The significance of software as part of our systems is underscored by establishment of the National Software Council (NSC) in 1995. This nonprofit organization was founded to ''propel software to the forefront of the national agenda and define the National Software Strategy to preserve U.S. competi tiveness and security into the 21st century'' [12.38]. Its statement of mission is to ''ensure that the U.S. software sector continues to make a strong and growing contribution to national economic prosperity.'' Thus, the NSC has embraced a rather large vision with potential impacts on a national scale.
The NSC tends to focus on the following three activities:
1. Identify and articulate national software issues
2. Provide a forum for analysis and discussion of software issues
3. Propose policy recommendations to achieve software goals
Clearly, the NSC has to work with people from industry and government to achieve its goals. Its initial prospectus appears to be very thoughtful and well-conceived. Under the able leadership of John Marciniak as the first President, it is likely that the NSC will have a very positive influence on the national agenda with respect to software. Readers are encouraged to track and participate in the future activities of the Council.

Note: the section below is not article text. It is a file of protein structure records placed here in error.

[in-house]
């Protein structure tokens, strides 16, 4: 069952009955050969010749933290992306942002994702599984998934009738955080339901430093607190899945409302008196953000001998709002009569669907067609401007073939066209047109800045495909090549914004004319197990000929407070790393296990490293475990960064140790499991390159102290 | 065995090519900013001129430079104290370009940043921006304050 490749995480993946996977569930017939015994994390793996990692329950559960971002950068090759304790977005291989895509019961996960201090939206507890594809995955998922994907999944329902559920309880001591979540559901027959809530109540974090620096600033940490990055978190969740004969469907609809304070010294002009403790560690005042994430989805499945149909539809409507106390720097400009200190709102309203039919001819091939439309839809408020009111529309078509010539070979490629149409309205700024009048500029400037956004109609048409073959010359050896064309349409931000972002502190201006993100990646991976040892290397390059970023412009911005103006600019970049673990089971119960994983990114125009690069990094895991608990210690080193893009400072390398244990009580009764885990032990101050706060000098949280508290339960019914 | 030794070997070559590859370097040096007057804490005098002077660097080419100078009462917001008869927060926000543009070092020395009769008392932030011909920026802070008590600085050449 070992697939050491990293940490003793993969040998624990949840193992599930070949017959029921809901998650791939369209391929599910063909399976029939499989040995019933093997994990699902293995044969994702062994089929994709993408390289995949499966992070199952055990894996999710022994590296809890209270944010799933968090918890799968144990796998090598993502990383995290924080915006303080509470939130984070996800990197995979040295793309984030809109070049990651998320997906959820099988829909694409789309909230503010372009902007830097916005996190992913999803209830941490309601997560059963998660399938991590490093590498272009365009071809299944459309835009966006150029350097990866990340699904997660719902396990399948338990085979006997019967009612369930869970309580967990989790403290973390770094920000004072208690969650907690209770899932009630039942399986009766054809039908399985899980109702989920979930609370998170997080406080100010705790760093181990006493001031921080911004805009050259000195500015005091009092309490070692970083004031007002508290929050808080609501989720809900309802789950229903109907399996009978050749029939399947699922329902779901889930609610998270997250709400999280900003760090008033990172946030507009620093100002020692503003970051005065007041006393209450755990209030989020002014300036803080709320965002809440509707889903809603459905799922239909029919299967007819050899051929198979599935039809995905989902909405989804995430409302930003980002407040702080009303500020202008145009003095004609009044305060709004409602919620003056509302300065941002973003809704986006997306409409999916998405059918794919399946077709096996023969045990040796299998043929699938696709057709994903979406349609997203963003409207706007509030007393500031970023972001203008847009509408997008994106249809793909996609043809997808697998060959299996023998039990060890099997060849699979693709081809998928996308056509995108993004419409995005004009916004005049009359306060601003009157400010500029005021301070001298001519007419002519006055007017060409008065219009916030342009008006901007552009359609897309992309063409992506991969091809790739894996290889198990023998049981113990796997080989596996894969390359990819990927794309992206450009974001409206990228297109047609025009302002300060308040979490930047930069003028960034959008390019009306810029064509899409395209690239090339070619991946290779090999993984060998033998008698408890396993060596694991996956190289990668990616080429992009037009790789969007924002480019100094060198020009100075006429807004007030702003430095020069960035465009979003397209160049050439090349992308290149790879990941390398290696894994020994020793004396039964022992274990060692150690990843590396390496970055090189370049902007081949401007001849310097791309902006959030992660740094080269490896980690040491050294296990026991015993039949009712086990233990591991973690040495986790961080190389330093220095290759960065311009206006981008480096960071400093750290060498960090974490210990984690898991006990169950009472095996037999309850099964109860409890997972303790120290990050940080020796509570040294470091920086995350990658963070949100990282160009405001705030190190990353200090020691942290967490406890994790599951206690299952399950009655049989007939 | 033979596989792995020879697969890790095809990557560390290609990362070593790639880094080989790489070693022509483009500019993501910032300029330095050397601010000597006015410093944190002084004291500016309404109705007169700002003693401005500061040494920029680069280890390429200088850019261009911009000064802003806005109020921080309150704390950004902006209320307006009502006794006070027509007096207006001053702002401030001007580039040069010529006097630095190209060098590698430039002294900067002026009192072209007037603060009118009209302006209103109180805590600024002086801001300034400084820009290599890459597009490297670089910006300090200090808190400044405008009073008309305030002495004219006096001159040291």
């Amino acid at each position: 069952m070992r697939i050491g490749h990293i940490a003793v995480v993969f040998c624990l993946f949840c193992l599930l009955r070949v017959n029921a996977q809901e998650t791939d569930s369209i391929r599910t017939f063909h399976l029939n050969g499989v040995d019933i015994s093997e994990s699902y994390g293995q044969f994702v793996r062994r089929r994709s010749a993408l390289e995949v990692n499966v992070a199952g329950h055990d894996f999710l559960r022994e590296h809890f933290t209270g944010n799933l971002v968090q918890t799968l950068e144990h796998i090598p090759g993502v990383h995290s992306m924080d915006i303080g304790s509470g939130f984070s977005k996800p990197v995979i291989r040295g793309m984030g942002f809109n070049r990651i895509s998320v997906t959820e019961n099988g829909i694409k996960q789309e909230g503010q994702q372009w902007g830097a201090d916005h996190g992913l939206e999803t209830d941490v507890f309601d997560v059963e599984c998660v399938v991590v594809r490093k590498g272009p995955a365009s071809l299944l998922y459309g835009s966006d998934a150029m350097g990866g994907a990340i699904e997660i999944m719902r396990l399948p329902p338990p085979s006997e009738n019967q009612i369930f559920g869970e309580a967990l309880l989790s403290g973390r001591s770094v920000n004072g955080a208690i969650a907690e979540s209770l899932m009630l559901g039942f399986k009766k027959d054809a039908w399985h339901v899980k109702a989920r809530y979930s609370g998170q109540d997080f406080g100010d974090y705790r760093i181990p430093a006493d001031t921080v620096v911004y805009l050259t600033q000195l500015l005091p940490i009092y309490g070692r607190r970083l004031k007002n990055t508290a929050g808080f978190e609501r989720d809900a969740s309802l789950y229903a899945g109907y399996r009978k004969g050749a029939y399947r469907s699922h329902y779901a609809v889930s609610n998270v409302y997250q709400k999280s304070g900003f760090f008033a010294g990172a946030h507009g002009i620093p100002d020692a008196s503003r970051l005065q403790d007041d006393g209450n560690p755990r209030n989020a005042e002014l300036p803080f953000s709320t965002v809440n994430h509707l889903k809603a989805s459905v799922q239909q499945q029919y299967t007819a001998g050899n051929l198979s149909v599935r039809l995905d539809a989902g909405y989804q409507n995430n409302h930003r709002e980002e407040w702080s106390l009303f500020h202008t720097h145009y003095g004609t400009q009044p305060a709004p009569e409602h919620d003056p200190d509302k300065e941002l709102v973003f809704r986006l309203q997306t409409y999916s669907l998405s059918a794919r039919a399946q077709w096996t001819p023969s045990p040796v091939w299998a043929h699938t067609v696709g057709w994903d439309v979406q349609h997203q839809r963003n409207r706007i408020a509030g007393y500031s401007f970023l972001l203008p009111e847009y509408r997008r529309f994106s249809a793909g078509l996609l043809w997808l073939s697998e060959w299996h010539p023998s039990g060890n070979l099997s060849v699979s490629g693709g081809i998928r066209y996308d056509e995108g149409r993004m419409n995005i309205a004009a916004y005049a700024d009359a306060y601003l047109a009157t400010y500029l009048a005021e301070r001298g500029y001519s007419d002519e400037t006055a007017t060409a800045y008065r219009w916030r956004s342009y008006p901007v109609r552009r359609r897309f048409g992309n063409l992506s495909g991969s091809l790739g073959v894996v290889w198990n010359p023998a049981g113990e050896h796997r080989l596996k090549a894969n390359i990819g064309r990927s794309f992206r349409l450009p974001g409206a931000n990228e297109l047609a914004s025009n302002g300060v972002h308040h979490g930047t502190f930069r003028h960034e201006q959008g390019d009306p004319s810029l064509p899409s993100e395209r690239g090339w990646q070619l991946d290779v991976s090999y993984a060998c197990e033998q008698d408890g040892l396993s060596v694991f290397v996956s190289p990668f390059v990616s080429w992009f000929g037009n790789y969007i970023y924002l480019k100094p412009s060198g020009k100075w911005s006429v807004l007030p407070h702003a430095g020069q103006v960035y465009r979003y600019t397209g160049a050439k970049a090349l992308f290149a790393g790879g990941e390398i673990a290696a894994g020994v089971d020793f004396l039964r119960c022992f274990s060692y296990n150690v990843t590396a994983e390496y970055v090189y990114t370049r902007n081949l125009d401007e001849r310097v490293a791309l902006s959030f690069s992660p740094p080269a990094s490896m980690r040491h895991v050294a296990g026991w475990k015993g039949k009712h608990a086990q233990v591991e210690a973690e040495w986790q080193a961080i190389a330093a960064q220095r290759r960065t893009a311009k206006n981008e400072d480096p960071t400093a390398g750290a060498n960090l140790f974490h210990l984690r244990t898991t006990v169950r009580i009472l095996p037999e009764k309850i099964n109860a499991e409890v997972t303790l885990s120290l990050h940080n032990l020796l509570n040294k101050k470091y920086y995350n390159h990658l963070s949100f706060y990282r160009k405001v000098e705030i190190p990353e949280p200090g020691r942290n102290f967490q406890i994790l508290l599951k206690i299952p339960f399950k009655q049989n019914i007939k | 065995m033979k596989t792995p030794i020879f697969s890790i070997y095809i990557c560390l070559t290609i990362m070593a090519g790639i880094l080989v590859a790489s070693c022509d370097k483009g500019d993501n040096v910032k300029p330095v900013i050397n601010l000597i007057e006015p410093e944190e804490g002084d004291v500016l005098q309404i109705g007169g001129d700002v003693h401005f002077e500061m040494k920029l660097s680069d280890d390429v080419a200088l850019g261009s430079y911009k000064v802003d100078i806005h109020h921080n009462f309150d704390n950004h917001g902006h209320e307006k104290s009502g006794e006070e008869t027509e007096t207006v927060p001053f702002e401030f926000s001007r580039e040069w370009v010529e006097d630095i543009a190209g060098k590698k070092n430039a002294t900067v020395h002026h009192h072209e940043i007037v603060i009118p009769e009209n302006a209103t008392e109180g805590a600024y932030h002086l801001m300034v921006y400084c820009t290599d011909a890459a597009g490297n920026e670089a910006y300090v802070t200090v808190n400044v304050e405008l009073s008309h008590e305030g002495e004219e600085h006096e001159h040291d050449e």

The previous section on systems engineering discussed the thrust in the DoD toward commercial practices and away from military specifications and standards. This clear trend is reflected as well in the software arena. As an example, in 1994, the Defense Science Board (DSB) examined the issue of the commercial acquisition of defense software [12.39]. This extremely interesting report summarized principal findings and recommendations in the following categories:
• Process credibility
• DoD program management
• DoD personnel
• Use and integration of commercial off-the-shelf (COTS) software
• Software architecture
• Software technology base
• Management control and oversight
The report is strong on the point that the way the DoD currently does business is not compatible with the extensive use of commercial practices. It therefore calls for major changes in current software acquisition and development processes and practices. Exhibit 12.3 [12.39] provides a selected list of some of the findings and recommendations in the DSB report.
Exhibit 12.3: Selected Defense Science Board Findings and Recommendations
• High life-cycle cost in time and dollars
• Incredibly long (13-15 years) development cycle
• Excessive acquisition agent involvement in design detail and process
• Contractor-government relationship based on mistrust versus mutual trust
• Approach tends to be design it all and then build it
• Little focus on design for reusability
• Requirements and source selection inflexibility
• Complicated regulations
• Program management does not encourage ''80% solution for 20% cost''
• Shortage of qualified software personnel in DoD
• Normally no COTS market analysis
• Insufficient advantage taken of commercial research and development (R&D)